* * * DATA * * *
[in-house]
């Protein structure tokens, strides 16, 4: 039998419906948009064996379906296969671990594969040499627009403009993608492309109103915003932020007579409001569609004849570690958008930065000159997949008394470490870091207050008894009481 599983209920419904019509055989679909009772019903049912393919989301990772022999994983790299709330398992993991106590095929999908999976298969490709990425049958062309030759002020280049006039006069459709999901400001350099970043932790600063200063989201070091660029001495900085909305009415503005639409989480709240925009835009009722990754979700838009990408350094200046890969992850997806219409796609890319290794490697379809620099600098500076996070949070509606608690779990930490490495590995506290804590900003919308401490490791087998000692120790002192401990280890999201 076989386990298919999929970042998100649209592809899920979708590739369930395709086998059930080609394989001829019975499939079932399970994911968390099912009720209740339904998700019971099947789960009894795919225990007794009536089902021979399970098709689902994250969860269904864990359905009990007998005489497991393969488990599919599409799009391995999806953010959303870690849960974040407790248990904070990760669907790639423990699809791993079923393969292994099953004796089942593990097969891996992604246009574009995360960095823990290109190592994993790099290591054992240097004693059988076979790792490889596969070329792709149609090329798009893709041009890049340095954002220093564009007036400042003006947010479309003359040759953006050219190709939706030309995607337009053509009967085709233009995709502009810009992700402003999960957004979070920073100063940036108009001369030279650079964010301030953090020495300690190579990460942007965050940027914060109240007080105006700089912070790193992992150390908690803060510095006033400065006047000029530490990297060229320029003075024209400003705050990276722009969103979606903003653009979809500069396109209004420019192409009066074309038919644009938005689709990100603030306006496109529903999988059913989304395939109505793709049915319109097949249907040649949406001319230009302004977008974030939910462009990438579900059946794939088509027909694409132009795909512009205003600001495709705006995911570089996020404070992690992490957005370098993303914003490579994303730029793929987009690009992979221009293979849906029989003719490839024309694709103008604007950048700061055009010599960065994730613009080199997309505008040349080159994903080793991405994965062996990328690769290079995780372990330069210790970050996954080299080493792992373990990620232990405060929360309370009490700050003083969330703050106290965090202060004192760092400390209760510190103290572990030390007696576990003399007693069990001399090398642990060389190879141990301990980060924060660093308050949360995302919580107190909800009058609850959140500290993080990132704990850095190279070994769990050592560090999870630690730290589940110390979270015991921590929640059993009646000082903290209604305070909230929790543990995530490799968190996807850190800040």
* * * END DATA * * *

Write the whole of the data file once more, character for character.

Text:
[in-house]
């Protein structure tokens, strides 16, 4: 039998419906948009064996379906296969671990594969040499627009403009993608492309109103915003932020007579409001569609004849570690958008930065000159997949008394470490870091207050008894009481 599983209920419904019509055989679909009772019903049912393919989301990772022999994983790299709330398992993991106590095929999908999976298969490709990425049958062309030759002020280049006039006069459709999901400001350099970043932790600063200063989201070091660029001495900085909305009415503005639409989480709240925009835009009722990754979700838009990408350094200046890969992850997806219409796609890319290794490697379809620099600098500076996070949070509606608690779990930490490495590995506290804590900003919308401490490791087998000692120790002192401990280890999201 076989386990298919999929970042998100649209592809899920979708590739369930395709086998059930080609394989001829019975499939079932399970994911968390099912009720209740339904998700019971099947789960009894795919225990007794009536089902021979399970098709689902994250969860269904864990359905009990007998005489497991393969488990599919599409799009391995999806953010959303870690849960974040407790248990904070990760669907790639423990699809791993079923393969292994099953004796089942593990097969891996992604246009574009995360960095823990290109190592994993790099290591054992240097004693059988076979790792490889596969070329792709149609090329798009893709041009890049340095954002220093564009007036400042003006947010479309003359040759953006050219190709939706030309995607337009053509009967085709233009995709502009810009992700402003999960957004979070920073100063940036108009001369030279650079964010301030953090020495300690190579990460942007965050940027914060109240007080105006700089912070790193992992150390908690803060510095006033400065006047000029530490990297060229320029003075024209400003705050990276722009969103979606903003653009979809500069396109209004420019192409009066074309038919644009938005689709990100603030306006496109529903999988059913989304395939109505793709049915319109097949249907040649949406001319230009302004977008974030939910462009990438579900059946794939088509027909694409132009795909512009205003600001495709705006995911570089996020404070992690992490957005370098993303914003490579994303730029793929987009690009992979221009293979849906029989003719490839024309694709103008604007950048700061055009010599960065994730613009080199997309505008040349080159994903080793991405994965062996990328690769290079995780372990330069210790970050996954080299080493792992373990990620232990405060929360309370009490700050003083969330703050106290965090202060004192760092400390209760510190103290572990030390007696576990003399007693069990001399090398642990060389190879141990301990980060924060660093308050949360995302919580107190909800009058609850959140500290993080990132704990850095190279070994769990050592560090999870630690730290589940110390979270015991921590929640059993009646000082903290209604305070909230929790543990995530490799968190996807850190800040």